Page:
Washington (AFP) - South Korean automakers Kia and Hyundai reached a $41.2 million settlement with US states over inflated fuel economy claims for their cars, officials said Thursday.
The settlement with 33 states and the District of Columbia was the latest fallout after the automakers were caught in 2012 artificially boosting the fuel economy ratings.
"Consumers who do thoughtful research and purchase a vehicle in line with their budget and their desire to protect the environment should be able to trust what automakers say about their cars," Karl Racine, District of Columbia attorney general, said in a statement.
Hyundai and Kia, which is partially owned by Hyundai, claimed fuel efficiency ratings of up to 40 miles per gallon (7.1 liters per 100 km) for some of their cars, exaggerating the true consumption rate by one to six miles per gallon.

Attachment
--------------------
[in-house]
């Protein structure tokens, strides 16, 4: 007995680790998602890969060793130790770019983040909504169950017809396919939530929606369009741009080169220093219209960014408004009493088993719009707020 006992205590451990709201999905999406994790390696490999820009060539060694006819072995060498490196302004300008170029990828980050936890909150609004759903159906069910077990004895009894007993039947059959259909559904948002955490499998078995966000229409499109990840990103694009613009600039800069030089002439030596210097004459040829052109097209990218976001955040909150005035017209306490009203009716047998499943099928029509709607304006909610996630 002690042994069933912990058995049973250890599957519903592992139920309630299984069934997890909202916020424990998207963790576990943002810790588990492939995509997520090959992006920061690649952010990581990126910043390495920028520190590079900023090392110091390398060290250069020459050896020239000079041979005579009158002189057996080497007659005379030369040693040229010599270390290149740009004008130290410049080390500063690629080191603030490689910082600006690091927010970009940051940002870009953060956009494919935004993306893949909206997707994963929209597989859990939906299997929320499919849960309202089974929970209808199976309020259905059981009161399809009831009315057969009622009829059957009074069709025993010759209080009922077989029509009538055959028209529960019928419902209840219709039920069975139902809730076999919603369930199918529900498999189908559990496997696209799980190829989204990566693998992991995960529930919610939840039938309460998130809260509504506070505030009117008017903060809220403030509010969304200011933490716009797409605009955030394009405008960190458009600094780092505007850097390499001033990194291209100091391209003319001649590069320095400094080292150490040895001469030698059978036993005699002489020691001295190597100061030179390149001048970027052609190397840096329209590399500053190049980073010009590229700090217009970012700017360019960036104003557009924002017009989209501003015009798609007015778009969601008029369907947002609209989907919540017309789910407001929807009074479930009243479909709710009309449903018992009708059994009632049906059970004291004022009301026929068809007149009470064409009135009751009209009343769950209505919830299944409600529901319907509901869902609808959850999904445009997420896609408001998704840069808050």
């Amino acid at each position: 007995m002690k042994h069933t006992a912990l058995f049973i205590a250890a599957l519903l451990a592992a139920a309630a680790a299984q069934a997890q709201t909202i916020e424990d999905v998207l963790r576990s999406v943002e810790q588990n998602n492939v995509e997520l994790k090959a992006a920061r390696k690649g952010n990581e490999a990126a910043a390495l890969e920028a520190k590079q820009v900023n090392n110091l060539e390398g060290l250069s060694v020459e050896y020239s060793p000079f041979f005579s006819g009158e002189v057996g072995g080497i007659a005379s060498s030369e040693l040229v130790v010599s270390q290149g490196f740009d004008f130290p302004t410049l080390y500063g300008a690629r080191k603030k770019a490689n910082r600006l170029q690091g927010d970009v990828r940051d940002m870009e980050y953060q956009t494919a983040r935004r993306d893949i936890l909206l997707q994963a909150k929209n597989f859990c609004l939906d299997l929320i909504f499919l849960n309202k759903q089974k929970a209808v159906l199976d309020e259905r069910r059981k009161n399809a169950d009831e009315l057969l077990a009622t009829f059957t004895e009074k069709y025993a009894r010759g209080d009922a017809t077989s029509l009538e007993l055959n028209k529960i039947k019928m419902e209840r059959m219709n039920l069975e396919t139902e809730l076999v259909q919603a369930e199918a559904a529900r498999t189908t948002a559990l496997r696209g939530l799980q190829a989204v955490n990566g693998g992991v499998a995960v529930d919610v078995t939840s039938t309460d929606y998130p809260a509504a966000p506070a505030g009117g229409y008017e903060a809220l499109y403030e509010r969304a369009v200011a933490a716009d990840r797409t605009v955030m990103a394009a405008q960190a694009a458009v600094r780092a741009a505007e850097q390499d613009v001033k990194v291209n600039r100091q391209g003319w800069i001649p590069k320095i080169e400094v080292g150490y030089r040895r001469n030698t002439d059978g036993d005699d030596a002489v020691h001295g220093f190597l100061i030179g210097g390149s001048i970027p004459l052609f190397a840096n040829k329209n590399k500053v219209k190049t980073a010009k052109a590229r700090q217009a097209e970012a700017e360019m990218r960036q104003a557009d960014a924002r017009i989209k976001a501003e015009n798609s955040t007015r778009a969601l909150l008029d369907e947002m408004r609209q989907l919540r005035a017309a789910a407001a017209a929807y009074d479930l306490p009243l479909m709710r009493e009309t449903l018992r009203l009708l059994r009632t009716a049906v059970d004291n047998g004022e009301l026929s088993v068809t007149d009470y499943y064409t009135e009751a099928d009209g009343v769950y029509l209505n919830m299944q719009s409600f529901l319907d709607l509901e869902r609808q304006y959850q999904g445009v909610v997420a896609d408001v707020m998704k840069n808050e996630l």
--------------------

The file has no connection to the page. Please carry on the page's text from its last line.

About 1.1 million vehicles in the 2011-2013 model-years sold in the United States and Canada had bogus fuel ratings, the companies admitted. They both agreed in 2012 to reimburse car owners for their additional fuel costs.
Both companies also agreed in 2014 to pay a combined $300 million in fines and regulatory credit forfeitures to settle a two-year probe by the US Environmental Protection Agency and Justice Department.
The news follows this week's approval of a $14.7 billion class-action settlement of Volkswagen's case in US courts over the German automaker's emissions cheating scandal.